by Lori Richey, former youth director
Many young people today are graduating from high school and not pursuing a college degree afterward. For some, this may be due to academic or financial concerns. For others, it may be an intentional choice as the career or job they aspire to may not require it.
How can parents help their young adult children navigate these years if they go a non-traditional route?
- Don’t take it personally. Your child’s decision to attend college or not is not a reflection of your abilities as a parent. Young people can live out their callings and use their gifts in a variety of ways.
- Help your child explore options – including trade schools, work or apprenticeship opportunities, travel possibilities, and gap-year studies. All of these avenues can lead to greater self-awareness and understanding of God’s call.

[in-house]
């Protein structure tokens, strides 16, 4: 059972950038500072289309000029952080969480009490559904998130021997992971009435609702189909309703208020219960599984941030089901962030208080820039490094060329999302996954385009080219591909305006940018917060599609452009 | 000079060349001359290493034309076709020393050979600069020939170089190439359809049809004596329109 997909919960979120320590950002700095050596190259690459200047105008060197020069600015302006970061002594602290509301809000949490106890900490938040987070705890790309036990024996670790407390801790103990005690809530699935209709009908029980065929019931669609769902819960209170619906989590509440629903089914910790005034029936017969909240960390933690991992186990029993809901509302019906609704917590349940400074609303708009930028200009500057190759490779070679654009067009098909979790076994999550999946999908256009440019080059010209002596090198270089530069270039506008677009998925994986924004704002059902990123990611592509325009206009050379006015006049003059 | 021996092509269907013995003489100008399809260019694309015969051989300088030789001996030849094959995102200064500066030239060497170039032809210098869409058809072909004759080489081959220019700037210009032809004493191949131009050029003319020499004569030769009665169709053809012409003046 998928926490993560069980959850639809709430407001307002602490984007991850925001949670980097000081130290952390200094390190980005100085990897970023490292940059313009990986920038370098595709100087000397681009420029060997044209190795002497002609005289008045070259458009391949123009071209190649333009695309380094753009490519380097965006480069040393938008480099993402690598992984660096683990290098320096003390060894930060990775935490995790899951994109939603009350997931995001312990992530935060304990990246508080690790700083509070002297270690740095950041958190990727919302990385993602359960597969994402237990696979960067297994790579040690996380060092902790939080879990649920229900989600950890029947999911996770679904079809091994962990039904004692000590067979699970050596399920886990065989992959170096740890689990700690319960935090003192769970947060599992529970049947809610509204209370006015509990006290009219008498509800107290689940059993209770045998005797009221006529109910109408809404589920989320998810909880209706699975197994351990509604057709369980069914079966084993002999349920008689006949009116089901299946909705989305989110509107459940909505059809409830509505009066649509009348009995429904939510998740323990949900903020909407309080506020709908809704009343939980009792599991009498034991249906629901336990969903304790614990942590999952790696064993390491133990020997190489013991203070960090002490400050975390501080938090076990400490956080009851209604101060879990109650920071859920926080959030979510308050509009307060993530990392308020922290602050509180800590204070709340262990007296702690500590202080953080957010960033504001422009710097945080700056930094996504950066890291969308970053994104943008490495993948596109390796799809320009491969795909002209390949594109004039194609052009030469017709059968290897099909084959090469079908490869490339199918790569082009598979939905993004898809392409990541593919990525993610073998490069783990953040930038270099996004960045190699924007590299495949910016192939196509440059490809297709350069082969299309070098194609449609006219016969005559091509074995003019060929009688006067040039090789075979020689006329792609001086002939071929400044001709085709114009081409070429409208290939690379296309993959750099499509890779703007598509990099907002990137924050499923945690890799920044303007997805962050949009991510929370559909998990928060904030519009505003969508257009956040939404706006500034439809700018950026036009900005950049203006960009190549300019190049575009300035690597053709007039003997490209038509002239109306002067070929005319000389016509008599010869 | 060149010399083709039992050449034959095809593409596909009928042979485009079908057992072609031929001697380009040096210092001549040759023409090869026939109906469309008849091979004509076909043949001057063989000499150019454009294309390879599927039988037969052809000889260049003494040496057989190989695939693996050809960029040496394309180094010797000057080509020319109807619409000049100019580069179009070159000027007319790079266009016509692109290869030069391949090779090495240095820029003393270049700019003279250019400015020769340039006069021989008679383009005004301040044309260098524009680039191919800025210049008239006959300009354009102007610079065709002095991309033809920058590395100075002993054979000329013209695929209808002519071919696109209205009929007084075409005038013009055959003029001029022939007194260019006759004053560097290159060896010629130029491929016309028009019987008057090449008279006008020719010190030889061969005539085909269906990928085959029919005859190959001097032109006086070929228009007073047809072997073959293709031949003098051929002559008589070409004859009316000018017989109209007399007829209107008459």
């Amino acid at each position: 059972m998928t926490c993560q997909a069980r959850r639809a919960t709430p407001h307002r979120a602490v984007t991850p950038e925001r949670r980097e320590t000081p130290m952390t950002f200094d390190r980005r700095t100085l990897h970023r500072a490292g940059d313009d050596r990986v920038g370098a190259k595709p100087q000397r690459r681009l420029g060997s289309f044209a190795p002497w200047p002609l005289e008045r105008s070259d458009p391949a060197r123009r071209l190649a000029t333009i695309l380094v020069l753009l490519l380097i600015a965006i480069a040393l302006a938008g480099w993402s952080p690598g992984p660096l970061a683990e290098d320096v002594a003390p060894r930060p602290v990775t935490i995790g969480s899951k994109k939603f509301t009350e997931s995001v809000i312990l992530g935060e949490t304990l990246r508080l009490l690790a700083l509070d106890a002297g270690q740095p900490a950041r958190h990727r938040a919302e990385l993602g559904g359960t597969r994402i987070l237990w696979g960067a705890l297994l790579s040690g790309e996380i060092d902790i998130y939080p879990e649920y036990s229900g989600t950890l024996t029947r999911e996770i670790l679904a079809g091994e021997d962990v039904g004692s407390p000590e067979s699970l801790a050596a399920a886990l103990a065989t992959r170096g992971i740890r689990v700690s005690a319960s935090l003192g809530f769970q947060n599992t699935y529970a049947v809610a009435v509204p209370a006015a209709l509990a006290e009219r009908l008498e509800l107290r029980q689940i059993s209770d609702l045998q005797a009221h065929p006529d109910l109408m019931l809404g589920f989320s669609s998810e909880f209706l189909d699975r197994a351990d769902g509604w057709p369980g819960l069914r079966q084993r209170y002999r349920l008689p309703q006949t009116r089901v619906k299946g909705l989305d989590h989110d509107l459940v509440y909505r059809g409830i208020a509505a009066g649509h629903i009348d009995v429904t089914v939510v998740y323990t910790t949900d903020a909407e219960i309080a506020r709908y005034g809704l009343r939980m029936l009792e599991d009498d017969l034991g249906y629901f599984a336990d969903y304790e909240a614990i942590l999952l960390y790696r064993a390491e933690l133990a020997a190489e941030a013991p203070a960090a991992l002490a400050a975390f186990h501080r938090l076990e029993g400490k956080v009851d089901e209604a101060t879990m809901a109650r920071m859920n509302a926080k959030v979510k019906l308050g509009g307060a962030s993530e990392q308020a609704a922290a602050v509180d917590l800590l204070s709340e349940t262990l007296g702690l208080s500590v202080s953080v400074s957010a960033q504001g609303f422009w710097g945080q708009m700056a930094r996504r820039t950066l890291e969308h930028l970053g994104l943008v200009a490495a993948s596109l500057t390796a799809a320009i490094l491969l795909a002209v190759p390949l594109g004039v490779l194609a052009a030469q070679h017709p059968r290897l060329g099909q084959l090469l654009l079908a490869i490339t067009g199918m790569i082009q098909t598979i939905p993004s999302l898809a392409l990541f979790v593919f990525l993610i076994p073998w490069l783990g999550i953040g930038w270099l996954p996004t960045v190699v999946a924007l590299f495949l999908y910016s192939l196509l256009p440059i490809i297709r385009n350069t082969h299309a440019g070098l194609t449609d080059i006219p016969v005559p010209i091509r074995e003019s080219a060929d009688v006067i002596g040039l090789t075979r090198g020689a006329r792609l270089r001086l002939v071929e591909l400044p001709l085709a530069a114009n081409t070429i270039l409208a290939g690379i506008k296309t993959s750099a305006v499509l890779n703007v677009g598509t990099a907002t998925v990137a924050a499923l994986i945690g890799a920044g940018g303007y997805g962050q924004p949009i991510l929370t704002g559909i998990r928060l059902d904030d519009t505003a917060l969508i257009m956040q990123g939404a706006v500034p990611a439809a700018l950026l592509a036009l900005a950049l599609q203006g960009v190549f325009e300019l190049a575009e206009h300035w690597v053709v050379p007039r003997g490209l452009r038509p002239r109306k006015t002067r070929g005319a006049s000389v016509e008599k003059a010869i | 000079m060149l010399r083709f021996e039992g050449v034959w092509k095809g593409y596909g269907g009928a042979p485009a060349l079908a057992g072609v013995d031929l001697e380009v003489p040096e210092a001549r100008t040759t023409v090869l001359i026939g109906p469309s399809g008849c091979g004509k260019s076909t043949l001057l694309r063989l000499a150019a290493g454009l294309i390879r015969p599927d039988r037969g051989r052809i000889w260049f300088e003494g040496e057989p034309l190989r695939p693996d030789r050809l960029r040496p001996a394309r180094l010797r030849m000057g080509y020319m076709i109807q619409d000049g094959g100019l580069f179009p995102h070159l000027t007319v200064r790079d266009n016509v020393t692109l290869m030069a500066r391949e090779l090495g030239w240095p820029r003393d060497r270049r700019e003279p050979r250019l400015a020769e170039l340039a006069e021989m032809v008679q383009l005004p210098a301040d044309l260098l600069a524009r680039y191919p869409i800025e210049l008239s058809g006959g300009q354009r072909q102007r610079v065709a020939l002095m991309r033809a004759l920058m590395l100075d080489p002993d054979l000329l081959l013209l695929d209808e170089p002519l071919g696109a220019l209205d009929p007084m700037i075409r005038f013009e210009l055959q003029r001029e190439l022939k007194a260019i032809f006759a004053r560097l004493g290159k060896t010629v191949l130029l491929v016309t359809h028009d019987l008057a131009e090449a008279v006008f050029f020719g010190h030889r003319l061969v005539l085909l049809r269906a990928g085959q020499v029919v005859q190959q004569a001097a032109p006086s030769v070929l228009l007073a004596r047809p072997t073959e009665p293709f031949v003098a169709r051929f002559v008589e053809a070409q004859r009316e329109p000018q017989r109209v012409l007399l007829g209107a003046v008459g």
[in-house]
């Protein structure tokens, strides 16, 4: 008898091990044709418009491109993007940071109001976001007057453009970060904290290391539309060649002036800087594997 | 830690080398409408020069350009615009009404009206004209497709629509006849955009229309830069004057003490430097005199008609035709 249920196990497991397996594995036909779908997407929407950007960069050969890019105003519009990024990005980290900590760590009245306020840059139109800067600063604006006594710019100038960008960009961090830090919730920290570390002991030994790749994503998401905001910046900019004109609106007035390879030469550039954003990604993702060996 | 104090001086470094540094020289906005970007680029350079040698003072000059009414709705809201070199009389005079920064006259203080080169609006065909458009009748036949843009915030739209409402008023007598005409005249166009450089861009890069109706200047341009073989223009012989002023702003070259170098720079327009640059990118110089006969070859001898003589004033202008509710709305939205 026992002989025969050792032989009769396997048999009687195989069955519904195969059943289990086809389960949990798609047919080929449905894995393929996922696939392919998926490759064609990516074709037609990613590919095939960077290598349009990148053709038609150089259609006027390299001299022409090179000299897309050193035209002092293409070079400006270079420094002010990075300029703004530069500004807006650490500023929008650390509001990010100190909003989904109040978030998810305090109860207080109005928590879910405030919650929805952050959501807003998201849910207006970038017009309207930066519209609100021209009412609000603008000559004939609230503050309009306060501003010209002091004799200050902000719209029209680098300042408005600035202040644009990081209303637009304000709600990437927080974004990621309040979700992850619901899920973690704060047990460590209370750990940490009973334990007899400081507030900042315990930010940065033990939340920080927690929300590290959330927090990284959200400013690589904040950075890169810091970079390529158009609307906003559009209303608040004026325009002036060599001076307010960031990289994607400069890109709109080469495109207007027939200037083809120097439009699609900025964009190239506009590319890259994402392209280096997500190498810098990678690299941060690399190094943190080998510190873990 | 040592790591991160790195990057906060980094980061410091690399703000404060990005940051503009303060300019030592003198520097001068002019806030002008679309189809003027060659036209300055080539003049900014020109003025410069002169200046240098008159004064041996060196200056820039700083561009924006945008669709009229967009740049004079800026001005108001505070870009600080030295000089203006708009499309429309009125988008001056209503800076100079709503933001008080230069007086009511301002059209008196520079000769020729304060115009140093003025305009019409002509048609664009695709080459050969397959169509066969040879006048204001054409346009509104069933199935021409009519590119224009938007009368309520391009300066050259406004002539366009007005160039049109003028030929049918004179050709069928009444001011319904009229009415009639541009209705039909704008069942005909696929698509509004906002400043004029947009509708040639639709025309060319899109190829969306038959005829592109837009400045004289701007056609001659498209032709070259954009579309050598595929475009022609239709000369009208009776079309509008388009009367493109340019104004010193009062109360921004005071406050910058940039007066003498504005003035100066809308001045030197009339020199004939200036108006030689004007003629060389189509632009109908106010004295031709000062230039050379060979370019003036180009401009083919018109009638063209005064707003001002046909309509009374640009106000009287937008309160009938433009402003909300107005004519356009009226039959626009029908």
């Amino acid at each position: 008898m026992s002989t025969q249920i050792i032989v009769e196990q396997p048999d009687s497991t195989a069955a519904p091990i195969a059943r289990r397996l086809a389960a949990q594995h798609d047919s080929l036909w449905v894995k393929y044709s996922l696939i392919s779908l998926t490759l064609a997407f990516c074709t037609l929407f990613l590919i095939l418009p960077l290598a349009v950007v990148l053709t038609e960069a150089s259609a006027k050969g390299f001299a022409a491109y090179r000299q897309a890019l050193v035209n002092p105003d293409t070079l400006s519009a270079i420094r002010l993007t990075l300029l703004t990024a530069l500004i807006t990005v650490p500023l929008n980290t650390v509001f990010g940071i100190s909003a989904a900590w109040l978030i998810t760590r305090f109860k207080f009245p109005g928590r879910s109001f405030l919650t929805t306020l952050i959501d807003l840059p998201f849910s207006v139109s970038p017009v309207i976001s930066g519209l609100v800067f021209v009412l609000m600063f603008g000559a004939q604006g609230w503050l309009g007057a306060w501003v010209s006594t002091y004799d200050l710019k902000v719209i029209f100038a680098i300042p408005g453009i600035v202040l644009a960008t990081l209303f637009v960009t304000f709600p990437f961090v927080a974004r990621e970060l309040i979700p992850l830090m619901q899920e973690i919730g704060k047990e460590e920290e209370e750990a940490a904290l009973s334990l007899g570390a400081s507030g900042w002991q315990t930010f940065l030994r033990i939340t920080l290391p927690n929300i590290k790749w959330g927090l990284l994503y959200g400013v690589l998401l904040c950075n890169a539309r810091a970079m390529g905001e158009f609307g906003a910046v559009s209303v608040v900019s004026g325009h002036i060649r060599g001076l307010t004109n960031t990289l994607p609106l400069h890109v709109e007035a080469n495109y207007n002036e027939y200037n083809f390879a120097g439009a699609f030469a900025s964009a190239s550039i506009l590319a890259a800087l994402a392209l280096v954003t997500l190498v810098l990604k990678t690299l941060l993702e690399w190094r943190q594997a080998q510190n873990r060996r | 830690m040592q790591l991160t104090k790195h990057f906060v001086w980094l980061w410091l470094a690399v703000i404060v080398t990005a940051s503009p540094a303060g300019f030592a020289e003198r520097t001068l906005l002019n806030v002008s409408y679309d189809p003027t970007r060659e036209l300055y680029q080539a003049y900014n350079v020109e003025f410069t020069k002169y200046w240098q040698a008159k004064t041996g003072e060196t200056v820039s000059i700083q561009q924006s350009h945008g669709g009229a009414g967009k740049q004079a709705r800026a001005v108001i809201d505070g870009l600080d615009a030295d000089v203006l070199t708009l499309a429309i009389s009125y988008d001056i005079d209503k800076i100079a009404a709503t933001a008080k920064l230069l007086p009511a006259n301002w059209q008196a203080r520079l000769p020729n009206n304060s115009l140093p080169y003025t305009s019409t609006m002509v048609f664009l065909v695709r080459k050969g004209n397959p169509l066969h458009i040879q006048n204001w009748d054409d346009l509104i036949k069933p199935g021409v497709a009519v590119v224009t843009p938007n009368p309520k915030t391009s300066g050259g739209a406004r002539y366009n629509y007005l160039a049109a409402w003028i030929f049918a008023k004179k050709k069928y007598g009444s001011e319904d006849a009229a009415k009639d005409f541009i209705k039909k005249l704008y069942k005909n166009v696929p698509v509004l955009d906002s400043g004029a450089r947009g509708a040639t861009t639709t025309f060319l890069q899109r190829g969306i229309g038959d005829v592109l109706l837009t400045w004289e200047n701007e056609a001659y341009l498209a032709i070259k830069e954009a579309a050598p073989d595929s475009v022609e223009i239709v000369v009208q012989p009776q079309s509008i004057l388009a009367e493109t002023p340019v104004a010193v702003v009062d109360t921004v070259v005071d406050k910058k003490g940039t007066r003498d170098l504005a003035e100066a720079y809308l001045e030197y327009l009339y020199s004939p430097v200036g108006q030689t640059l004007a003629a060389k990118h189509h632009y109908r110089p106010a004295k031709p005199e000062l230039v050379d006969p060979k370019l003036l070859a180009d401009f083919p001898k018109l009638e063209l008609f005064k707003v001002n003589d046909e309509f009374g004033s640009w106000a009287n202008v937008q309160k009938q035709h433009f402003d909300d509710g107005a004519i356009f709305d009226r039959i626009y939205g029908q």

- Encourage your child to seek out and participate in young adult groups or Bible studies – many churches offer them.
- Help teens create visible timelines they can use for making decisions about their future via calendars, white boards, or even index cards on the fridge. These deadlines might not always be met but can be useful in keeping action steps present for all to see, without a parent having to “nag” or remind.
Being a supportive parent doesn’t mean you have to support your child while they take no action steps towards a productive future. Being supportive means helping them set goals, being available to problem-solve or process when they hit a bump in the road, and celebrating successes along the way. God is present in the process, for kids and for their parents, too.